HIV and AIDS were first discovered in the United States in 1981 and since then more cases have been reported (Epidemiology and Disease , 2001). To date, more than 35 million people around the world are estimated to live with this virus. In 2013 alone, about 1.5 million people died because of this virus (Nathan W. Cummins, 2015).
HIV stands for human immunodeficiency virus which targets the white blood cells, thereby disabling the immune system (CD4+T cells and macrophages) from fighting infections. The replication of this virus within the human body results in the reduction of the immune system cells, leading to a lower CD4 count, that is, the number of CD4+T cells in the immune system (Matthew D. Marsden 2013). This reduction …show more content…
This ultimately results in death. Therefore if HIV is cured, which I believe it’s possible, AIDS can be prevented and no deaths can occur due to it.
2. Eradication of HIV and AIDS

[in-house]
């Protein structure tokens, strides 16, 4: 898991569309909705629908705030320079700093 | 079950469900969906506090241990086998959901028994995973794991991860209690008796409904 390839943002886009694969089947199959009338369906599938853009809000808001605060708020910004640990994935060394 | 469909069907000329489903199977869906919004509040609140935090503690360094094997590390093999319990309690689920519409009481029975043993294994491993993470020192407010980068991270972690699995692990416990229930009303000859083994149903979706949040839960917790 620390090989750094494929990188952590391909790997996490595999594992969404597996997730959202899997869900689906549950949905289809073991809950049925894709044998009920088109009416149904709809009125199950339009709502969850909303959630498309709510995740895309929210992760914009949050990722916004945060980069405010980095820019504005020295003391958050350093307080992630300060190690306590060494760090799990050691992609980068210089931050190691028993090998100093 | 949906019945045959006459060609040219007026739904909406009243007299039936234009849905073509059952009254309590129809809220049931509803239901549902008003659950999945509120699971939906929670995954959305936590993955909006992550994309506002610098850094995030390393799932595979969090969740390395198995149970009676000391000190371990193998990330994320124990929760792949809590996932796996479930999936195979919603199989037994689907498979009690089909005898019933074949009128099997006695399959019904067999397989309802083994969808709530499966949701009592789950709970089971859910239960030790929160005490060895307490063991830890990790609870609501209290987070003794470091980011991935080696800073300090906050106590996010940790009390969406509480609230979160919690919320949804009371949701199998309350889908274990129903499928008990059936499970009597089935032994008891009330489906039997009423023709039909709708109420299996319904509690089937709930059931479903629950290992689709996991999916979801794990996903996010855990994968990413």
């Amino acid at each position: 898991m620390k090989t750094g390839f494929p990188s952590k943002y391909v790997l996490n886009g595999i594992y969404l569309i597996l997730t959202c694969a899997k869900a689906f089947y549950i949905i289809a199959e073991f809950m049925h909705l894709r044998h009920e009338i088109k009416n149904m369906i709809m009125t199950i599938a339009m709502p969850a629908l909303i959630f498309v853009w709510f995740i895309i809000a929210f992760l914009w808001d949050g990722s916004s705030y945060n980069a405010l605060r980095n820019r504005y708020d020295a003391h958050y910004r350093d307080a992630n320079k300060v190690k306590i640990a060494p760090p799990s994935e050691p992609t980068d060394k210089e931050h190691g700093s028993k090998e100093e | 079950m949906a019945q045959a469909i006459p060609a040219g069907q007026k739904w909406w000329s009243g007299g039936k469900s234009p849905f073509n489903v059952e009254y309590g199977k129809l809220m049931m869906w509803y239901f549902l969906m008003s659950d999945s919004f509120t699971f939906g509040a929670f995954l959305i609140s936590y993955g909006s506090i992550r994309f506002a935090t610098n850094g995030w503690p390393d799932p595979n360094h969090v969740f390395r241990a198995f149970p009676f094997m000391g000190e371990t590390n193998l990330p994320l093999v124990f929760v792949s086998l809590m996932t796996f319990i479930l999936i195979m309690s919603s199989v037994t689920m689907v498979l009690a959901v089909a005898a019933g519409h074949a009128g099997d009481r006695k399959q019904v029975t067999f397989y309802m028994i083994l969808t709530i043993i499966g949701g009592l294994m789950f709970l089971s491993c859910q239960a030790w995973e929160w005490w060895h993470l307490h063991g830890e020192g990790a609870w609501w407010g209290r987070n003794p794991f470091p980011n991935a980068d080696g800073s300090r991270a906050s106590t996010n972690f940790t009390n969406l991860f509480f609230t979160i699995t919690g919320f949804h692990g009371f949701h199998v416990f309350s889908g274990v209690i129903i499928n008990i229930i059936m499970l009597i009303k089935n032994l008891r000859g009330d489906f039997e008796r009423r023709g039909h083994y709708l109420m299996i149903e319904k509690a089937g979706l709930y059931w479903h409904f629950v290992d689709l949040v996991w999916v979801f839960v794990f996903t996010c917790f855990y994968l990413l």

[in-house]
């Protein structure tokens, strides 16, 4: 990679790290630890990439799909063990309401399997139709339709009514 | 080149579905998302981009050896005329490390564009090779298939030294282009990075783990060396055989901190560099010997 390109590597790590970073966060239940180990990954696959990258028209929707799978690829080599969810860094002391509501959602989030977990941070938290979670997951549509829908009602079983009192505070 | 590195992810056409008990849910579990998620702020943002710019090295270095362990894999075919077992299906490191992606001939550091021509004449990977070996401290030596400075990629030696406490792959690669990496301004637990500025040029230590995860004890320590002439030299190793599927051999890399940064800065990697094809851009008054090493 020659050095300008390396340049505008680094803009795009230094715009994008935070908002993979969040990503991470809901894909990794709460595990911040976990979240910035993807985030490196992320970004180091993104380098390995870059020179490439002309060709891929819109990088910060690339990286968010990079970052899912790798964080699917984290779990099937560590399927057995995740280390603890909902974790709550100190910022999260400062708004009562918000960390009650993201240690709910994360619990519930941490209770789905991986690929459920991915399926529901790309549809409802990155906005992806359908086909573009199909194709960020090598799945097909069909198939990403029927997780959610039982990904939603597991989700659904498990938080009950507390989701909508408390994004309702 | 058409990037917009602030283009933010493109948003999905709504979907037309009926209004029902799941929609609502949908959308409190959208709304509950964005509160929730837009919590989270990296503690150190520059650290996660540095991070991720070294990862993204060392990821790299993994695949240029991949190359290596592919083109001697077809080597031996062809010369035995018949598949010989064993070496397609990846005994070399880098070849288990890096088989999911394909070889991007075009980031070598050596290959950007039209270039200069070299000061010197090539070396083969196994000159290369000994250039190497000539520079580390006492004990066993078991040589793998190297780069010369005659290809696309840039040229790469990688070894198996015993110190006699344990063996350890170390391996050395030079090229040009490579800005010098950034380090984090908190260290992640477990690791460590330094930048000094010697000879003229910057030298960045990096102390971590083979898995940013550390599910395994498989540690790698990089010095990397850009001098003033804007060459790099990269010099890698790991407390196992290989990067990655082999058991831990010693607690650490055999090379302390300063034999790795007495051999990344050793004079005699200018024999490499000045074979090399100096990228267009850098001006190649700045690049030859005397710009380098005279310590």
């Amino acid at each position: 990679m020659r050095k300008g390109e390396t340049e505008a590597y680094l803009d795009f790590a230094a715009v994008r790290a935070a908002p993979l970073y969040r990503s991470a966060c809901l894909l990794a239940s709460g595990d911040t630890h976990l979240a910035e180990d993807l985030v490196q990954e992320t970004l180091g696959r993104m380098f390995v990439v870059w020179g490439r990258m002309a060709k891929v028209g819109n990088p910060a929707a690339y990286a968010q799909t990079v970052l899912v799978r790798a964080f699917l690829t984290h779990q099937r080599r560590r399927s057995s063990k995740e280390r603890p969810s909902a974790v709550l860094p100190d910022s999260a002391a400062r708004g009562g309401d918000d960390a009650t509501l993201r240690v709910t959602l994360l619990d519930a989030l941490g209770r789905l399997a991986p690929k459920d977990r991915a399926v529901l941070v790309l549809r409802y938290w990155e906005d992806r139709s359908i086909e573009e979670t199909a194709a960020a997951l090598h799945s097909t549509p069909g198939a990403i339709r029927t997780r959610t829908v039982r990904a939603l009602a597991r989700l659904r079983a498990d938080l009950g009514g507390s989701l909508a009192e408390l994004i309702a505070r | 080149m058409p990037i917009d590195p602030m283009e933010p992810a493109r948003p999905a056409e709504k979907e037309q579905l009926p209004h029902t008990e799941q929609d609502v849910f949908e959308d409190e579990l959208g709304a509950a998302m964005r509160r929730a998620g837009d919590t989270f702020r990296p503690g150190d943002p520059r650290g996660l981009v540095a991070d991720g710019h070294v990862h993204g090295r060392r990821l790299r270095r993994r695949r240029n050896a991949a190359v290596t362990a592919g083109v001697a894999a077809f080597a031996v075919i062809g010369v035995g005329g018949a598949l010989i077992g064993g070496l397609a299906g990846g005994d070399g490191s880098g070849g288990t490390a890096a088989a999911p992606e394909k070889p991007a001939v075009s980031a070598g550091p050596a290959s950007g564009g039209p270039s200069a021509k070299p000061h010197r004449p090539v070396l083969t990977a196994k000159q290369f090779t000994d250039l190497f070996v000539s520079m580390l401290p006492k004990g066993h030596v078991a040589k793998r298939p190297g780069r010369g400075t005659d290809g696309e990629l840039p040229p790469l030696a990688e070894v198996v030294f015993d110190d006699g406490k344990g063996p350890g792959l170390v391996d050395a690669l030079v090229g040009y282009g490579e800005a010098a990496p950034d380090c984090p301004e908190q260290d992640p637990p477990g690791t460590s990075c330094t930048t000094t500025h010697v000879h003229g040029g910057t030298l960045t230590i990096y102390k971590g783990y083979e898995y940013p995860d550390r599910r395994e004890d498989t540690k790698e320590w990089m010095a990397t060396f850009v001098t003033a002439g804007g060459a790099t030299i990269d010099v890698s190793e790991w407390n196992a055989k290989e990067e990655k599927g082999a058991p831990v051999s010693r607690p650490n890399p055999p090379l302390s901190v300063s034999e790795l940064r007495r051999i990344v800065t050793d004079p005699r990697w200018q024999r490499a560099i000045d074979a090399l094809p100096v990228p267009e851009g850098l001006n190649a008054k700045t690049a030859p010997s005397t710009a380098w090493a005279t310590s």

Since the discovery of this virus and syndrome, more and more scientists spend numerous hours in laboratories in search of vaccines and solutions. A number of approaches for HIV eradication are currently being investigated. Some of these approaches are categorised as gene therapy and gene transplantation that are intended to stop HIV replication, protect the immune system cells from HIV infection and to flush out the latent virus (Matthew D. Marsden, 2013) According to Blanco (2013), Dr Deborah Persuad of John Hopkins reported a case of an infant cured of HIV. The baby tested positive for HIV and was treated with a combination of antiretroviral 30 hours after birth. This treatment was administered for a period of 18 months. Five months later after being taken off the treatment, only minor and harmless traces of the HIV virus were found in the child. This alone shows the possibilities that exist to eradicate this epidemic …show more content…
So far HAART has proven to be successful in supressing HIV replication. All patients who are currently undergoing HAART show very low levels of HIV in their system (Douglas et al, 2009). This means that the virus cannot be detected using clinical essays even though it is not totally eradicated from the body.
2.2. Gene Therapy
Amongst other approaches that are investigated is Gene therapy that is target at eradicating HIV. During this therapy, the Therapeutic genes are introduced into CD34+ hematopoietic stem cells. As these cells differentiate, the introduced genes will be present and expressed in progeny cells. In this way CD4+T cells can be produced that are resistant to HIV infection or encode genes for anti HIV factors (Matthew D. Marsden, 2013).